Asthe Royal Academy of Dance (RAD) continues to mark its centenary, celebrating 100 years in which it shaped the future of dance training, the Academy has launched a new podcast examining Why Dance Matters. As dancers return to studios, and stages are set for performances once again, this question has never been more relevant. In the face of a global pandemic, the RAD has seen first-hand the vital role that dance has played in connecting communities, lifting our spirits, and keeping our body and mind active. Hosted by David Jays, editor of RAD’s magazine Dance Gazette, this podcast presents a series of conversations with remarkable people from the world of dance and beyond, tracing the impact of dance on guests’ lives and asking ‘why dance matters’ to them – and why it might matter to us all.
The first series explores how dance could help to transform the NHS and enhance wellbeing with Dr Guddi Singh, as well as the impact of dance on communities facing challenging situations in Mexico with RAD Teacher Victoria Trevino. Film director Gurinder Chadha OBE takes a moment to celebrate not only the UK’s return to cinemas but the performing arts generally, offering a unique view on the impact of dance on her life and career. The RAD asks eminent dancers Xander Parish and Céline Gittens, who both took their first steps in ballet with the RAD, for their professional perspectives; and explores racial stereotypes in dance with Phil Chan, co-founder of Final Bow for Yellowface. As the Academy prepares to move to a new purpose built home for dance later this year, RAD Chief Executive Luke Rittner CBE shares his views on how a building can be a catalyst for change. Lastly, acclaimed choreographer Cathy Marston, whose ballet The Cellist was the last premiere at The Royal Ballet before lockdown, completes the line-up. She speaks to David Jays as her work is included in a new book co-edited by a member of RAD’s academic staff.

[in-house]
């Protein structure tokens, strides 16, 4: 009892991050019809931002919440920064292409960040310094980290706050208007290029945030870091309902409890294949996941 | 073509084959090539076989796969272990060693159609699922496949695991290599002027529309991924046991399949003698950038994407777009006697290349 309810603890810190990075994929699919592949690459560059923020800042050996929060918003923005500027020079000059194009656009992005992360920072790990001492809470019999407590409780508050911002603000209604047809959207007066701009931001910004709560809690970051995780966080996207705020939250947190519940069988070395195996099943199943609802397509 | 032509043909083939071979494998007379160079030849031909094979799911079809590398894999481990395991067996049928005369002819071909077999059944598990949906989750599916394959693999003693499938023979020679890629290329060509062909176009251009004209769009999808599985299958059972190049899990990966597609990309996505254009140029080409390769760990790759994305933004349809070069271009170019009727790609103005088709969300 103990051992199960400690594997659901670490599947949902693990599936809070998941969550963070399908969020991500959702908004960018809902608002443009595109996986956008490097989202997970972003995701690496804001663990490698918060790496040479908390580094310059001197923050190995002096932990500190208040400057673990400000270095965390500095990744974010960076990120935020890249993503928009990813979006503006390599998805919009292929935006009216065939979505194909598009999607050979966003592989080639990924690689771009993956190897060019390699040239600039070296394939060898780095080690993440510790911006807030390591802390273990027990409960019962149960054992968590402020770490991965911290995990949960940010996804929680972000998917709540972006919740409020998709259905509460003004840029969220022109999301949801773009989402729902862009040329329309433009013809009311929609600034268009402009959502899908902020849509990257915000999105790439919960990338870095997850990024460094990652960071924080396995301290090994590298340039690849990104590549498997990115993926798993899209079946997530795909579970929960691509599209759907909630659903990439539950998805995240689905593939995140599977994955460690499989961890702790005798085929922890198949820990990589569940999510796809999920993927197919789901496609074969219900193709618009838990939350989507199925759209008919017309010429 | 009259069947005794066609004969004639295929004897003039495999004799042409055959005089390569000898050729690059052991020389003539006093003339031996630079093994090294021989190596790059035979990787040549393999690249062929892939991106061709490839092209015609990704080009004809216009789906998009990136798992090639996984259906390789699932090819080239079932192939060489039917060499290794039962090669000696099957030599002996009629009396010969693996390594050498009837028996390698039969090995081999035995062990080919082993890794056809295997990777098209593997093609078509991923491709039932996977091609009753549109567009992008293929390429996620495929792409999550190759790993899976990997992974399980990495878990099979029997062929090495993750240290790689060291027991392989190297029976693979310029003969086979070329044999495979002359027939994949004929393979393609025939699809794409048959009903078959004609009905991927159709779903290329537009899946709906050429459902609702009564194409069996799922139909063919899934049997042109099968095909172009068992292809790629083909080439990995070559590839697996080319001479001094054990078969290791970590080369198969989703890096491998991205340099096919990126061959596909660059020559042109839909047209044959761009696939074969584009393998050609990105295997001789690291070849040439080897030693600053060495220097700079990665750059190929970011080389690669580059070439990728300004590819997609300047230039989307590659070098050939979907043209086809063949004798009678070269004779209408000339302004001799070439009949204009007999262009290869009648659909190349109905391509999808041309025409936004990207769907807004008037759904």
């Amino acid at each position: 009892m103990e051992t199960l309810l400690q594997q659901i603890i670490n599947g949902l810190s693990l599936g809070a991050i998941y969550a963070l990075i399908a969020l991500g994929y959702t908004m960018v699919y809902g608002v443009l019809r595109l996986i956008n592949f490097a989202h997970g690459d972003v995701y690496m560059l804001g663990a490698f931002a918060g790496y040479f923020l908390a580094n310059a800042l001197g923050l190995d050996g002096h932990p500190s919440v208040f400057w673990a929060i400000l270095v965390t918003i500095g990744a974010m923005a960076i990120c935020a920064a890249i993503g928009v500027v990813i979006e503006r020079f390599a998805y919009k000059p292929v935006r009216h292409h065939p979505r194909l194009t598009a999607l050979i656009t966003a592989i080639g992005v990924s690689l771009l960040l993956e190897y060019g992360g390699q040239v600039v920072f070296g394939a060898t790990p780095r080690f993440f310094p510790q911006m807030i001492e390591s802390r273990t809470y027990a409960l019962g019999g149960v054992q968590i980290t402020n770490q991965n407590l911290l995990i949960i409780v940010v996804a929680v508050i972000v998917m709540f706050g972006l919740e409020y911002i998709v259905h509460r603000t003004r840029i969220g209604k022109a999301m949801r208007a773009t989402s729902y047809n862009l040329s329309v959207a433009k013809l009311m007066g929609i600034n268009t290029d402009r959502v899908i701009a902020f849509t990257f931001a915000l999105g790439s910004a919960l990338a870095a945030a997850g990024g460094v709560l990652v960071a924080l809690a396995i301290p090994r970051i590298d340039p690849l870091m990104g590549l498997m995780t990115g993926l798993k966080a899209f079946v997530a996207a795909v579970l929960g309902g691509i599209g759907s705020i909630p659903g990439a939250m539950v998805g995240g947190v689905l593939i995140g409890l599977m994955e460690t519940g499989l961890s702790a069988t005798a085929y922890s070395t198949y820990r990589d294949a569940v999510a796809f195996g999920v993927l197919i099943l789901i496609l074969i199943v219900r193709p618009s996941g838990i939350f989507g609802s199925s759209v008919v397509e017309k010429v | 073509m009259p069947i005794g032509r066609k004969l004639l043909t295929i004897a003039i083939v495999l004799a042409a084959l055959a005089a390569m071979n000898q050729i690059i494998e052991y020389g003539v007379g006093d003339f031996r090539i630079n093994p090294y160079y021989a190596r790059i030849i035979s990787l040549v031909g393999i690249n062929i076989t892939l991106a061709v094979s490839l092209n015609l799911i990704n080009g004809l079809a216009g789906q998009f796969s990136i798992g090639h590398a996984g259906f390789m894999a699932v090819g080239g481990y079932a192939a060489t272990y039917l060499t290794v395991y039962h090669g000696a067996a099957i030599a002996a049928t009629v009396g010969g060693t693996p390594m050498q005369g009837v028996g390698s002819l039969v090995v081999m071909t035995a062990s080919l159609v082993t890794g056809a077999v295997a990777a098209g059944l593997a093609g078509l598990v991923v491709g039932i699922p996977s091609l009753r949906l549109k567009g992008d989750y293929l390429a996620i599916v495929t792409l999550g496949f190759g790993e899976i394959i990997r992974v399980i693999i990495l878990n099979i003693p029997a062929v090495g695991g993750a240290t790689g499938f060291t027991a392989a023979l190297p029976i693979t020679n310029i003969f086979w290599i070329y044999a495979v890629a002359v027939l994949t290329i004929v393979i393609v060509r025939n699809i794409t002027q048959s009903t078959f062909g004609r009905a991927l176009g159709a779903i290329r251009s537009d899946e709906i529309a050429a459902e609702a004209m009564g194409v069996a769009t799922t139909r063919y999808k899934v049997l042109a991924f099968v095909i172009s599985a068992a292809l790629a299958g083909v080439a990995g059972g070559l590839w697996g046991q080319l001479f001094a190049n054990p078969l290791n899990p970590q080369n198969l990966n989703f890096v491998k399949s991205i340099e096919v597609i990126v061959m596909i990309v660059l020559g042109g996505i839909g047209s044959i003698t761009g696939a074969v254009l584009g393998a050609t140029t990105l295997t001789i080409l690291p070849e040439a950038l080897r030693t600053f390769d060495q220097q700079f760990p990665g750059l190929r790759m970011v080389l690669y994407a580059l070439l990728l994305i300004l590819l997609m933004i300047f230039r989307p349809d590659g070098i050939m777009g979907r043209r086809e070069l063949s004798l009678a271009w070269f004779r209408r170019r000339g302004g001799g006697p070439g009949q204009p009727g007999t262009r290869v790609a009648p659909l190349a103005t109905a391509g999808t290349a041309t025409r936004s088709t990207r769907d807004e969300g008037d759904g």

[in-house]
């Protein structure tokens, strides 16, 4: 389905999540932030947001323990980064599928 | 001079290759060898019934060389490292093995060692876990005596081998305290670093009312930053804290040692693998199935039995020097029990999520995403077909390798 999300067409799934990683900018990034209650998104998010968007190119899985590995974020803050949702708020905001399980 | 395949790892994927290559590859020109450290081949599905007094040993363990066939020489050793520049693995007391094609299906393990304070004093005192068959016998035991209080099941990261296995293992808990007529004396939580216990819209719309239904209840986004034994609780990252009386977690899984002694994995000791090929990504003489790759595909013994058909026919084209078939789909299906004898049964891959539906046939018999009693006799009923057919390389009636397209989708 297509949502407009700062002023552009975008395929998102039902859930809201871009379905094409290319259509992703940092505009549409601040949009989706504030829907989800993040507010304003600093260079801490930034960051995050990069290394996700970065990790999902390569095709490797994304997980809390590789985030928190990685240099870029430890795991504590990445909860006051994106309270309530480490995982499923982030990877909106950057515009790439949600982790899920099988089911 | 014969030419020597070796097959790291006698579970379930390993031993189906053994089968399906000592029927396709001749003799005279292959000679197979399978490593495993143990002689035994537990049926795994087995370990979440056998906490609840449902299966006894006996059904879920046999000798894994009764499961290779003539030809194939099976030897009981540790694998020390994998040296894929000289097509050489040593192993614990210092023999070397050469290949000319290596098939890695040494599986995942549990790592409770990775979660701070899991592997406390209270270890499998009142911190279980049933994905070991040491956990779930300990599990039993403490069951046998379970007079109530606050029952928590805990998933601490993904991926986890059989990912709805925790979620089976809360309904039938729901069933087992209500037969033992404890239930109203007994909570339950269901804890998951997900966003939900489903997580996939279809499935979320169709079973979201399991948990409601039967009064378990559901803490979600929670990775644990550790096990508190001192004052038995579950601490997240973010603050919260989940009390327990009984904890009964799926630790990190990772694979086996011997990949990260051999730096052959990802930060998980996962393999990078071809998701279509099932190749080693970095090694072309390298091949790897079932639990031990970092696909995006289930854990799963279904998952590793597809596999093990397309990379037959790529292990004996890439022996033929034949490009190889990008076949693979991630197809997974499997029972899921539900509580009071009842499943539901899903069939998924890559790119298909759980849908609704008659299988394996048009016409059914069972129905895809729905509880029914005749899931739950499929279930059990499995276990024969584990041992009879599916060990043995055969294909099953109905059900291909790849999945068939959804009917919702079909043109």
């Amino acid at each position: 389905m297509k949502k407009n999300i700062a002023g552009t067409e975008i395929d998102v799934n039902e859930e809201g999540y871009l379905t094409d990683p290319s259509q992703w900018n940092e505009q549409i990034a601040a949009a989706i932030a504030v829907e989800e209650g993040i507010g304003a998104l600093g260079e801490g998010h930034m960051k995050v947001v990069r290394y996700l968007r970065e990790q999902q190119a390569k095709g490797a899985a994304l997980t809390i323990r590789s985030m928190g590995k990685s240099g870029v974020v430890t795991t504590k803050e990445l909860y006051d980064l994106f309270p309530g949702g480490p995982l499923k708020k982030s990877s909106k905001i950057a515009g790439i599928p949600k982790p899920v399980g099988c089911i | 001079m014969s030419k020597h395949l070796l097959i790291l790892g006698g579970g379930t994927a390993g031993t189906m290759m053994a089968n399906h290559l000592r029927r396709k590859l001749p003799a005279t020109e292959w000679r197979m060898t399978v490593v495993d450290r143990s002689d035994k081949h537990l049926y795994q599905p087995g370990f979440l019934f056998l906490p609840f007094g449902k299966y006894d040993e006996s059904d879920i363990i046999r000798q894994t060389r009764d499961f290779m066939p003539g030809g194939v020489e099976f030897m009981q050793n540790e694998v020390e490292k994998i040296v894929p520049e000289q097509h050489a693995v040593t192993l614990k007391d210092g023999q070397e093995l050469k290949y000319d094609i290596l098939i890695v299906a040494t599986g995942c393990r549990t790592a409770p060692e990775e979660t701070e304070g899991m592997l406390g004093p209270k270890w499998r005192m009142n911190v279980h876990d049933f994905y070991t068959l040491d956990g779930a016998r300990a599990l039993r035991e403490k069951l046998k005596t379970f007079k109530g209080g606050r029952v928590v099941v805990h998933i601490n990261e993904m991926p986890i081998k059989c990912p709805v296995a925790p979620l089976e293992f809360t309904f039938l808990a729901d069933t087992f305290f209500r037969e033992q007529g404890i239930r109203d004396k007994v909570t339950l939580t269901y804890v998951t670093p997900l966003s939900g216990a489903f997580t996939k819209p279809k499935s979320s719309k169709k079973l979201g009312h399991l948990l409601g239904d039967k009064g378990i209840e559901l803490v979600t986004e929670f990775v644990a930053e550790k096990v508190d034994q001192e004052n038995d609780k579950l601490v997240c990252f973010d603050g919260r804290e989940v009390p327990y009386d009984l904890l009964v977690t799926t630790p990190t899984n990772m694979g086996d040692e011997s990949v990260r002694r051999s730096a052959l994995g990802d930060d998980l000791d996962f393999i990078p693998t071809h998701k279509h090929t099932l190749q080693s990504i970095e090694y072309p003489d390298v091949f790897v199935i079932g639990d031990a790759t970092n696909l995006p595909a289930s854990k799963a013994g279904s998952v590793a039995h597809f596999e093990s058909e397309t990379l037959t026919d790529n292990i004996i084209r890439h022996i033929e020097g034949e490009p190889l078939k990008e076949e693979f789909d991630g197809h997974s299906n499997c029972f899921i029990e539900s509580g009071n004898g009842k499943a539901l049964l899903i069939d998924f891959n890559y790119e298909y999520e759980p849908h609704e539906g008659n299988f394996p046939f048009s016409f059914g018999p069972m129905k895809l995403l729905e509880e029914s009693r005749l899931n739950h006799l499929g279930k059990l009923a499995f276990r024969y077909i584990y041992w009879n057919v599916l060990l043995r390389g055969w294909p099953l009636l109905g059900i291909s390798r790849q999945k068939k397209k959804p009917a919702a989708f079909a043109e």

Jays, who hosts Why Dance Matters, says, “It has been a privilege to sit with our remarkable guests – dancers and non-dancers alike – to hear why dance matters to them. I’m speaking to ballerinas, choreographers and dance teachers – but also to people who find that dance informs their work, whether it’s in healthcare, activism or other artforms. In Why Dance Matters, the RAD makes a vital connection between dance and the things that we all care most deeply about. When we began these conversations, I had no idea how personal, poignant and inspiring they would be – more than one of our guests has told me that dance saved their lives. I hope that both people who are steeped in dance and also resolute non-dancers will find these conversations as engaging and enlightening as I have done.”
The remaining episodes in the Why Dance Matters podcast include: choreographer Cathy Marston (2 June); Victoria Trevino, RAD Teacher located in Mexico City (9 June); Phil Chan, activist, author and co-founder of Final Bow for Yellowface (16 June); Dr Guddi Singh, paediatrician, health campaigner and broadcaster (23 June); Céline Gittens, principal dancer with Birmingham Royal Ballet (30 June); and Luke Rittner CBE, Chief Executive of RAD (7 July).
The podcast will be available to listen from the RAD website, as well as Apple, Spotify, Google and Amazon Music, with a new episode available each week.
For more information, visit www.royalacademyofdance.org/podcast.